Leading AIDS Groups Turn Up the Heat on '08 Presidential Candidates
Website and new report unearth surprising responses on hot-button HIV/AIDS issues
Click here for a print ready version of
GMHC's Report on the 2008 Presidential Candiates and HIV/AIDS
New York City, Nov. 28, 2007 — Housing Works, Gay Men's Health Crisis (GMHC), and the AIDS Foundation of Chicago—three of the nation's leading AIDS organizations—polled 16 presidential hopefuls on pressing AIDS-related issues as part of an ongoing HIV/AIDS candidate and voter education campaign. Now the results are available on AIDSVote.org.
"World AIDS Day is this Saturday, but you could also say that World AIDS Day is Election Day 2008. That's because our next President will have the opportunity and the responsibility to end AIDS," said Charles King, President and CEO of Housing Works. "She or he will have the tools to treat 33 million people living with HIV—including over a million Americans—around the planet, as well as the tools to stop the spread of the virus. We're here to build the political will to make that happen."
"More than ever, the American public is calling for meaningful health care reform which includes bold leadership in the area of AIDS," said GMHC Chief Operating Officer Robert Bank. "Voters need to know what the candidates will do to fight AIDS when determining their readiness to be President."
The launch of AIDSVote.org, timed to coincide with World AIDS Day on December 1, features the results of the AIDSVote.org candidate questionnaire and Where Do They Stand? The Gay Men's Health Crisis Report on the 2008 Presidential Candidates and HIV/AIDS Issues, a detailed portrait of every candidate's history in public life on HIV/AIDS issues.
The AIDSVote.org website answers questions like "where does Rudy Giuliani stand on needle exchange funding?"; "will Sen. Barack Obama end federal support for ineffective and harmful abstinence-only education?"; and "will Sen. Hillary Clinton redouble efforts against global HIV/AIDS?". Voting records and public comments provide the basis for GMHC's comprehensive report and a useful "quick chart" comparing the candidates' AIDS-related public record and positions.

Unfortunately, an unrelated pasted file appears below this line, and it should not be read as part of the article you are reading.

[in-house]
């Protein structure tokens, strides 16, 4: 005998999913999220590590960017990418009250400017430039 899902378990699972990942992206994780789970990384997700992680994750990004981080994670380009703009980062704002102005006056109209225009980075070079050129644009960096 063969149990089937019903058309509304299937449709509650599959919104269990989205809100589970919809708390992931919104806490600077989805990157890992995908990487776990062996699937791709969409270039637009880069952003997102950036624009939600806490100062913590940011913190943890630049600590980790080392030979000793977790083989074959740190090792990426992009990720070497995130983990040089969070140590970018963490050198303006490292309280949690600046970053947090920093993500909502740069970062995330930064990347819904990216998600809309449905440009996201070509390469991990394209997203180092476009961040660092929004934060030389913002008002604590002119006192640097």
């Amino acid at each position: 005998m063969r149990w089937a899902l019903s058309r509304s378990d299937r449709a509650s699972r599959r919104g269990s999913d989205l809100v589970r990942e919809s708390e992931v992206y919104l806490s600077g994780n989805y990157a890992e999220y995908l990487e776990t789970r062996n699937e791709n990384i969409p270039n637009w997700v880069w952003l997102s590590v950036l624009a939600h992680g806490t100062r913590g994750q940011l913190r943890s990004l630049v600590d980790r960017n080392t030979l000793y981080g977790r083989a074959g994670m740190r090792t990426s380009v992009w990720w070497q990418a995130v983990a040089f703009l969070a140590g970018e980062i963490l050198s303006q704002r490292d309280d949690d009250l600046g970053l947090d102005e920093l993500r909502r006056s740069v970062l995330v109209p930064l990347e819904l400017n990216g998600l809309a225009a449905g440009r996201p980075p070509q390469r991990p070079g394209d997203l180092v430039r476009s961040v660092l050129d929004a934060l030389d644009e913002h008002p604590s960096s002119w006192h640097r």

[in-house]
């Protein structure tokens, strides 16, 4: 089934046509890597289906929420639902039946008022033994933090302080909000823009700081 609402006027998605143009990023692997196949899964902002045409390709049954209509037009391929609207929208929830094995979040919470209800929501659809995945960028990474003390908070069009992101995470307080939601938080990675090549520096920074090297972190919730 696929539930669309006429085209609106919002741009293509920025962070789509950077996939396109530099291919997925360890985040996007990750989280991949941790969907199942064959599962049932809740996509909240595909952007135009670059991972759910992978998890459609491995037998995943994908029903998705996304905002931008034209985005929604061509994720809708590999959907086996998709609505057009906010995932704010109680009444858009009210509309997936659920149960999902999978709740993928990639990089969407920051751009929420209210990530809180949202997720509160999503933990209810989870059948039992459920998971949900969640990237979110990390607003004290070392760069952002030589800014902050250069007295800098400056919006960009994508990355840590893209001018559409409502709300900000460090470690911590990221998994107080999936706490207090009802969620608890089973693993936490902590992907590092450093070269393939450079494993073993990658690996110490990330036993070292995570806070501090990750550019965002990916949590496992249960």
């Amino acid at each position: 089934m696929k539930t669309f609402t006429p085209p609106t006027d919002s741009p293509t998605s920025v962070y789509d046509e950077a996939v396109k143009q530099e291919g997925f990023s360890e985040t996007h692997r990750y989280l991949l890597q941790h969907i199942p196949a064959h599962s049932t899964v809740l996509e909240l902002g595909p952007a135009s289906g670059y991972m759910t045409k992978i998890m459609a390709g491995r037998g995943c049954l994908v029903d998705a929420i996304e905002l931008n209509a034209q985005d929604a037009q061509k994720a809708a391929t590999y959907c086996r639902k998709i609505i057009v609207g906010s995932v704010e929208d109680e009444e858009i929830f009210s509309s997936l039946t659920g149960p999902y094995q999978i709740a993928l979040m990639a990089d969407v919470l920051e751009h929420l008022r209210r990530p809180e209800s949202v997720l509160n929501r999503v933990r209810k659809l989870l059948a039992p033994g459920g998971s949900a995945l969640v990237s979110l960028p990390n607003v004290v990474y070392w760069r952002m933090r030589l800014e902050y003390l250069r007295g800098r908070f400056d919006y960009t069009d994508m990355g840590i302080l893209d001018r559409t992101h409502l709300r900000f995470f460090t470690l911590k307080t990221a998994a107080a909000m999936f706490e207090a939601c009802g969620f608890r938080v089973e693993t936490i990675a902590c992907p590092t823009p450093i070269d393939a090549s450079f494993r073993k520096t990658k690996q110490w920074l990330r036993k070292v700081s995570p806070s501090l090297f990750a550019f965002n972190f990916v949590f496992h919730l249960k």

Some of the notable information available on AIDSVote.org and on GMHC.org:
The GMHC report documents, for the first time in one place, the stark differences between Democratic and Republican presidential candidates on nearly every AIDS issue. For example, seven Democrats have committed to investing $50 billion to fight HIV/AIDS globally over the next five years. No Republican candidate has made a similar commitment. All eight Democratic candidates support comprehensive sex education, whereas seven of eight Republicans have opposed it. Most of the Democrats support lifting the ban against HIV-positive foreign nationals visiting and/or immigrating to the U.S.; most Republican candidates either support the existing ban or have not come out against it.
The three leading Democratic candidates—Sen. Barack Obama, former Sen. John Edwards, and Sen. Hillary Clinton—have all publicly supported ending the ban on federal funding for needle exchange, a scientifically proven intervention to reduce the spread of HIV without increasing drug use. President George W. Bush and former President Bill Clinton faced stiff criticism by public health experts for failing to lift the ban during their terms in office.
For the first time, five presidential candidates—Clinton, Edwards, Obama, Rep. Dennis Kucinich, and Gov. Bill Richardson—have committed to crafting a national AIDS strategy early in their first term if elected. The creation of a comprehensive outcomes-based national AIDS strategy with explicit benchmarks and accountability mechanisms is a key plank in the AIDSVote.org platform. The U.S. requires nations applying for billions of dollars in federal funding under the President's Emergency Plan for AIDS Relief (PEPFAR) to develop such plans—but the U.S. has yet to develop its own national strategy to combat the domestic HIV/AIDS crisis.
AIDSVote.org is a nonpartisan voter and candidate education campaign endorsed by dozens of leading AIDS organizations including the Campaign to End AIDS, AIDS Action Council, the National Association of People with AIDS, the Global AIDS Alliance, and HealthGAP.
While not endorsing candidates for public office, AIDSVote.org is dedicated to ensuring that presidential candidates know about the best possible strategies to make progress against HIV/AIDS in the U.S. and abroad. The website includes domestic and global AIDS platforms, which detail how the next president of the U.S. can end AIDS in places as remote as South Africa and as close as South Carolina.
"We not only hope to better inform voters about how important HIV/AIDS policy issues and the need for a national AIDS strategy are in the election but also hope to better inform the candidates themselves," said Rebecca Haag, AIDS Action Council executive director.
"AIDSVote.org wants to make sure that whoever moves into 1600 Pennsylvania Avenue in January 2009 will make ending the AIDS epidemic a top priority," said David Ernesto Munar, vice president at the AIDS Foundation of Chicago. "It's a matter of life and death."
The answers to the candidate questionnaire and GMHC's candidate report are only the first installments that will be available on AIDSVote.org, which will track the presidential candidates' positions on HIV/AIDS up until the November 2008 election.
To speak with leaders from AIDS organizations involved in AIDSVote.org, please contact:
David Thorpe | Housing Works | 646-210-1805 | firstname.lastname@example.org
Noel Alicea | Gay Men's Health Crisis | 212-367-1216 | email@example.com
Johnathon E. Briggs | AIDS Foundation of Chicago | 312-334-0922 | firstname.lastname@example.org